At 70 foot high, the organ case is as tall as two double-decker buses stood end on end. The largest metal pipe is 35 foot and 3 inches long, equivalent to the height of an average house.

Like the original ownership of the Town Hall itself, the organ was originally commissioned and owned by the General Hospital of Birmingham, with the instrument being handed over to the City of Birmingham in March 1890.

A splendid example of Georgian organ building, it is widely acknowledged as a landmark instrument in terms of its engineering and mechanics.

Thought to have been designed by Neukomm or Vincent Novello, the organ builder was William Hill, who was also responsible for building the organ at York Minster. He had been commissioned by the Governors of the General Hospital in Birmingham to build the instrument at a total cost of £3,000.

Like the Hall itself, the organ had been built and designed first and foremost to meet the needs and demands of the Birmingham Triennial Music Festivals. At the time of the opening of the Town Hall, the organ was a major feature of much of the choral and orchestral music of the time.

The largest wooden pipe has an interior measurement of 24 cubic ft, and would hold enough water to fill 7 bath tubs. The organ originally had 3000 pipes; today it has over 6000. To enable the organist, as the principal accompanist, to be close to the conductor, the original position of the console was set very far forward at the front of the concert platform. At 18 feet from the organ, this was a huge distance and presented the organ builder with a fair degree of engineering problems.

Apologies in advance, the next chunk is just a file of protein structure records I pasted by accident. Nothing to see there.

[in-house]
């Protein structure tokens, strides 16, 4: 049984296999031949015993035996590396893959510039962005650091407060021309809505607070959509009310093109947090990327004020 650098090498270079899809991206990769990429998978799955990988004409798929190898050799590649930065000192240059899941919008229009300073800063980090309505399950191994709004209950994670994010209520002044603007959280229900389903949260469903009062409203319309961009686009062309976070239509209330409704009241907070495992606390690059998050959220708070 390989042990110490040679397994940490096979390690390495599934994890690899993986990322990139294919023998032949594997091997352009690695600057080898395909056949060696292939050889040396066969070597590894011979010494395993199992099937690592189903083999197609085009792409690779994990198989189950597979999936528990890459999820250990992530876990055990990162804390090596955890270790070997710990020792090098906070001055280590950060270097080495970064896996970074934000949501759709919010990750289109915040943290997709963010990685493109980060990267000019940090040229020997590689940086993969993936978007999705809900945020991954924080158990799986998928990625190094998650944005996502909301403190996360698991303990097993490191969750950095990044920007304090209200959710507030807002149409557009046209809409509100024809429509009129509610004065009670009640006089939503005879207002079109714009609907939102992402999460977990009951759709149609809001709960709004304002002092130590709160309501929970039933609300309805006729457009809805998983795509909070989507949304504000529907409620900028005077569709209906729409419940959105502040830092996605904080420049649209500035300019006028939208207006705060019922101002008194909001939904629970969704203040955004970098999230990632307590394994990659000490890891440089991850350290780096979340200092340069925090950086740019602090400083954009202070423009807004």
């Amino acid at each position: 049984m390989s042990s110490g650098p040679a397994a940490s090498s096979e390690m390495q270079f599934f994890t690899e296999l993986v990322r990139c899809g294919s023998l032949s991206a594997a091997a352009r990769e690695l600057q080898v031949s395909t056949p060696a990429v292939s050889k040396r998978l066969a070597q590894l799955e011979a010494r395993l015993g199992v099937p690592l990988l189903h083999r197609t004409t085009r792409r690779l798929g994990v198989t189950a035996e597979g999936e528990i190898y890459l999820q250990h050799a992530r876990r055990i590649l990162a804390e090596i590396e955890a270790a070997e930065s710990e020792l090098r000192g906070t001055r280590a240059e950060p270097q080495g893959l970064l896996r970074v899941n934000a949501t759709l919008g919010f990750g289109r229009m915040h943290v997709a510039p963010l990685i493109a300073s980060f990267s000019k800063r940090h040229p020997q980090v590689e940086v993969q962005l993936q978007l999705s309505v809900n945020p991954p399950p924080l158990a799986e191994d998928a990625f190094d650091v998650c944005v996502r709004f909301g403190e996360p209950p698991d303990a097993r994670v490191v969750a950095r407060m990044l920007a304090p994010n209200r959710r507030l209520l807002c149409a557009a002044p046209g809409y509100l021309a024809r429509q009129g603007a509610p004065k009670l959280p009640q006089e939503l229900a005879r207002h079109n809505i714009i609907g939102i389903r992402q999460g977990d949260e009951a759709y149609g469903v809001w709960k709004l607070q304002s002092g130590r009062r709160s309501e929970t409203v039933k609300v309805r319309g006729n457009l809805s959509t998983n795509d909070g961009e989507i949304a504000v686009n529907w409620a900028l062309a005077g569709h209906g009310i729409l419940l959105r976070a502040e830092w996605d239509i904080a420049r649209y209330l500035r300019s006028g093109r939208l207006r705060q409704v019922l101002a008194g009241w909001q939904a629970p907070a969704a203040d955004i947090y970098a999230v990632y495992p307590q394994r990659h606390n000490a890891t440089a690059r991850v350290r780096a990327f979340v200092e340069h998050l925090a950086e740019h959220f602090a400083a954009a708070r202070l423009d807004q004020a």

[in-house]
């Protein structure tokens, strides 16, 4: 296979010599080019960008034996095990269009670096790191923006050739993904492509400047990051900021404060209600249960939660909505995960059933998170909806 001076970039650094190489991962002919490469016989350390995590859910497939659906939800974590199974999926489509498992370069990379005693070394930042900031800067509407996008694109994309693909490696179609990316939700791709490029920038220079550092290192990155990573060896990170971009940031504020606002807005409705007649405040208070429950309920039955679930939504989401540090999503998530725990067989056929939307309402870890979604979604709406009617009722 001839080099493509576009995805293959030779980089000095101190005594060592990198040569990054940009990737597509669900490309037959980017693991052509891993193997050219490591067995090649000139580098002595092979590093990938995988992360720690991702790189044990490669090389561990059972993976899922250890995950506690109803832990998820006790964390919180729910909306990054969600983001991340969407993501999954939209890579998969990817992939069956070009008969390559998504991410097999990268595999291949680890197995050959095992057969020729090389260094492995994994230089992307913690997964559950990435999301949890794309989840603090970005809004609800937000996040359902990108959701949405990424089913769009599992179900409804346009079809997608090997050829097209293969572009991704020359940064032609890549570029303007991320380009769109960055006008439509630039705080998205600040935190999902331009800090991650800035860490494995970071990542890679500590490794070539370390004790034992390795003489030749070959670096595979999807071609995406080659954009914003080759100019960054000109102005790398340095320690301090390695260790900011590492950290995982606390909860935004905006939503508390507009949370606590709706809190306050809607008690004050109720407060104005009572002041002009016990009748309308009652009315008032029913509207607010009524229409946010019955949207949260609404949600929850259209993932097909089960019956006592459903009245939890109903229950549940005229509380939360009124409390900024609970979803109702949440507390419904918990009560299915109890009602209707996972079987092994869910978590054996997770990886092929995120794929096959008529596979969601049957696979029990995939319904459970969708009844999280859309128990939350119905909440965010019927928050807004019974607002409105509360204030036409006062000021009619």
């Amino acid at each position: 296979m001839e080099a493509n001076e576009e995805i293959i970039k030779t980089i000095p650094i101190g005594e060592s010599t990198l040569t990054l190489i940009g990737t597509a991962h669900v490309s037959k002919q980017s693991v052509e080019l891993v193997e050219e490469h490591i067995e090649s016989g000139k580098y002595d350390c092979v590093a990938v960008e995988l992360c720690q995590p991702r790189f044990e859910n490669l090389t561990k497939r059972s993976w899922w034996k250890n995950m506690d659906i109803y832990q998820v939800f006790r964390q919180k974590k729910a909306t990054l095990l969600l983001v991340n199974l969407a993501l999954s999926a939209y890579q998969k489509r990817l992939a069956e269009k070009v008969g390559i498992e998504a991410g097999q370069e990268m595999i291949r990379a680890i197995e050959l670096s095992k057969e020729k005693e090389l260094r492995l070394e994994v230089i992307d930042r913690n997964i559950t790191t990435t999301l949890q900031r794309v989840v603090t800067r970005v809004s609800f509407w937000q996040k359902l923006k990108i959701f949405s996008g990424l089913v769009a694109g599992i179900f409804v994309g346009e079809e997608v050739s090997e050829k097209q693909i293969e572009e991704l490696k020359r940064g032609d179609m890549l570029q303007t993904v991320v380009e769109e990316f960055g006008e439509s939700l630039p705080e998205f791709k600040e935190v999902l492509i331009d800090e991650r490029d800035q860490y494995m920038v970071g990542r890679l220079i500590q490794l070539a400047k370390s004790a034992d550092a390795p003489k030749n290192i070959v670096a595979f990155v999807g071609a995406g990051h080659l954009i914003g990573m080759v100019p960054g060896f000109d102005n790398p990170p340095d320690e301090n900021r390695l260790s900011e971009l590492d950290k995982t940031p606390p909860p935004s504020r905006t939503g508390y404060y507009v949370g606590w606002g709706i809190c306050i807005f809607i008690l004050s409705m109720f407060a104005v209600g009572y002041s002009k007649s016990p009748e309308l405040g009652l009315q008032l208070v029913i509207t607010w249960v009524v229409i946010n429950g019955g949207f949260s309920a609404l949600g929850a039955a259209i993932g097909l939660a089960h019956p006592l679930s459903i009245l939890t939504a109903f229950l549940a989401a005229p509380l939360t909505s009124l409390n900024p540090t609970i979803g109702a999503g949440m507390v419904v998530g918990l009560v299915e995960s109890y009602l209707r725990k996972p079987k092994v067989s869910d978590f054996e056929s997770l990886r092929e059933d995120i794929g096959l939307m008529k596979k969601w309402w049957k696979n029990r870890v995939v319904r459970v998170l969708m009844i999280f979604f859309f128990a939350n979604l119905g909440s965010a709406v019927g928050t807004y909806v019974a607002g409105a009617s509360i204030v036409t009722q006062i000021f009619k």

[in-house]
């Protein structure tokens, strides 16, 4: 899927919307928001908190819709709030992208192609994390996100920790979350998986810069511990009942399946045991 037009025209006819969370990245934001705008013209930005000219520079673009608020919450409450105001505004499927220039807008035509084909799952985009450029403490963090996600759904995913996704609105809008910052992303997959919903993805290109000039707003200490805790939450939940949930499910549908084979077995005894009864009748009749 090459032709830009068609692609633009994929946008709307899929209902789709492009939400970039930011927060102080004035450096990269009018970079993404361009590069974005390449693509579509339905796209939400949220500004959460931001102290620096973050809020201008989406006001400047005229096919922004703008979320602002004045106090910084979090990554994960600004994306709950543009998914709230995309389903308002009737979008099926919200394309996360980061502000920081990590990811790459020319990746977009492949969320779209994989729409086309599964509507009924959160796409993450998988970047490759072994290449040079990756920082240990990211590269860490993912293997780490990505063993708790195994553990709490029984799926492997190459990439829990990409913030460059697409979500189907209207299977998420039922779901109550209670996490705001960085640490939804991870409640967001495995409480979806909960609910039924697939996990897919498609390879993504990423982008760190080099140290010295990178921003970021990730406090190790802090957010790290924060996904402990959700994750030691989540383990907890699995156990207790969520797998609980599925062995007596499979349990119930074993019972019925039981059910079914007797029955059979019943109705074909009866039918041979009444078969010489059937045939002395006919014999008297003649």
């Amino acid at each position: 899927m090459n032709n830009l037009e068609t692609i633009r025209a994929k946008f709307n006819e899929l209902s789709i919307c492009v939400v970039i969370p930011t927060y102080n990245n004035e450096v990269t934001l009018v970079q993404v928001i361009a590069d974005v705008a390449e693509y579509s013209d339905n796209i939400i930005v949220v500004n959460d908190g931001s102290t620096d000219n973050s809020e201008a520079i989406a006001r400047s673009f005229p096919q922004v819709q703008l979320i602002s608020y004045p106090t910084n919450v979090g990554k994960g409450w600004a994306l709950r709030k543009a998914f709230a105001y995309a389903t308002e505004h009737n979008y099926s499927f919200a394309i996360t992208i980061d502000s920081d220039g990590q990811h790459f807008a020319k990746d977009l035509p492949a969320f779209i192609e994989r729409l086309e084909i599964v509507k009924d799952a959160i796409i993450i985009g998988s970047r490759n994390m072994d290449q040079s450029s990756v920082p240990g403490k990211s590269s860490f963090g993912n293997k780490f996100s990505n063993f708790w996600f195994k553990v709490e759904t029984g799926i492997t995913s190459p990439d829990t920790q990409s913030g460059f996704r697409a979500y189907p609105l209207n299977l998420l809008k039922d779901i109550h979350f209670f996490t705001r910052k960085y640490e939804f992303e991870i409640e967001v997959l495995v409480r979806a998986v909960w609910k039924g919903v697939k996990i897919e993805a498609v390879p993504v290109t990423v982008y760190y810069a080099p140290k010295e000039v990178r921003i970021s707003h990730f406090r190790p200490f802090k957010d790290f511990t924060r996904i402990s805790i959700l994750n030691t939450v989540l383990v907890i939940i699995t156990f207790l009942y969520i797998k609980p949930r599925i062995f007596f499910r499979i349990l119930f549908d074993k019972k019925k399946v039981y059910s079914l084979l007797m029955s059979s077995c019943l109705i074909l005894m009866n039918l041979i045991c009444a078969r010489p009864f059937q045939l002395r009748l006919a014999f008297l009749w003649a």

Hill had made the organ’s pipes on the largest scale thought practicable. It was inevitable that at a time of ever-increasing engineering technology that Hill should want to take advantage of such abilities and improve further on the instrument.

Over the first 15 years of the Hall’s opening, many other improvements were made, and it was after these improvements that the Birmingham Triennia Musical Festival commission of Mendelssohn’sElijah was first heard.

By 1849 it was the first organ in the world to have a high pressure reed – its now famous Tuba (or Ophicleide), which was believed to have been inspired by Hill’s designs for railway engine steam whistles. The same year also saw the console moved back to the position that it is in today and the introduction of a larger 16 stop pedal organ.